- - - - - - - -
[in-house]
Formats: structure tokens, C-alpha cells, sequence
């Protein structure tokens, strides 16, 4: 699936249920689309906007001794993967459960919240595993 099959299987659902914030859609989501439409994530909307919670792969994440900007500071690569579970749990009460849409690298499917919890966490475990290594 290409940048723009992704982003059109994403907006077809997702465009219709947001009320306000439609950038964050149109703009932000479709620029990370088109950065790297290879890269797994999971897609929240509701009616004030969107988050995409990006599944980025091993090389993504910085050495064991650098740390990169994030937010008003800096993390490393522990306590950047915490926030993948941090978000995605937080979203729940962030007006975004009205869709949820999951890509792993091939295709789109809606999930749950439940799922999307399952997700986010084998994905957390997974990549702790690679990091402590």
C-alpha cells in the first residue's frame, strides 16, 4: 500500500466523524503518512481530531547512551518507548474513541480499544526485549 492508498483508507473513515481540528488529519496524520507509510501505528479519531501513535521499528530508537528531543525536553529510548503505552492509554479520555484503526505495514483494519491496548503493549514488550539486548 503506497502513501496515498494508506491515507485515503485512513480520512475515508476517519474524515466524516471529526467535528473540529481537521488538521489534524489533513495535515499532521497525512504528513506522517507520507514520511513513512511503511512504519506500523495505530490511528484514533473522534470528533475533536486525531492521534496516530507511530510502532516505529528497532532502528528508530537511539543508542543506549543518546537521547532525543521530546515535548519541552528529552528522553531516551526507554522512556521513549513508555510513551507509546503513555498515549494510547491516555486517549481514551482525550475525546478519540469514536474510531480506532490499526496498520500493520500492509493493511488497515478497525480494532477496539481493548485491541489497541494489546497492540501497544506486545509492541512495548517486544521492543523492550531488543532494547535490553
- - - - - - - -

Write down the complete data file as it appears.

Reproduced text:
[in-house]
Formats: structure tokens, C-alpha cells, sequence
């Protein structure tokens, strides 16, 4: 699936249920689309906007001794993967459960919240595993 099959299987659902914030859609989501439409994530909307919670792969994440900007500071690569579970749990009460849409690298499917919890966490475990290594 290409940048723009992704982003059109994403907006077809997702465009219709947001009320306000439609950038964050149109703009932000479709620029990370088109950065790297290879890269797994999971897609929240509701009616004030969107988050995409990006599944980025091993090389993504910085050495064991650098740390990169994030937010008003800096993390490393522990306590950047915490926030993948941090978000995605937080979203729940962030007006975004009205869709949820999951890509792993091939295709789109809606999930749950439940799922999307399952997700986010084998994905957390997974990549702790690679990091402590």
C-alpha cells in the first residue's frame, strides 16, 4: 500500500466523524503518512481530531547512551518507548474513541480499544526485549 492508498483508507473513515481540528488529519496524520507509510501505528479519531501513535521499528530508537528531543525536553529510548503505552492509554479520555484503526505495514483494519491496548503493549514488550539486548 503506497502513501496515498494508506491515507485515503485512513480520512475515508476517519474524515466524516471529526467535528473540529481537521488538521489534524489533513495535515499532521497525512504528513506522517507520507514520511513513512511503511512504519506500523495505530490511528484514533473522534470528533475533536486525531492521534496516530507511530510502532516505529528497532532502528528508530537511539543508542543506549543518546537521547532525543521530546515535548519541552528529552528522553531516551526507554522512556521513549513508555510513551507509546503513555498515549494510547491516555486517549481514551482525550475525546478519540469514536474510531480506532490499526496498520500493520500492509493493511488497515478497525480494532477496539481493548485491541489497541494489546497492540501497544506486545509492541512495548517486544521492543523492550531488543532494547535490553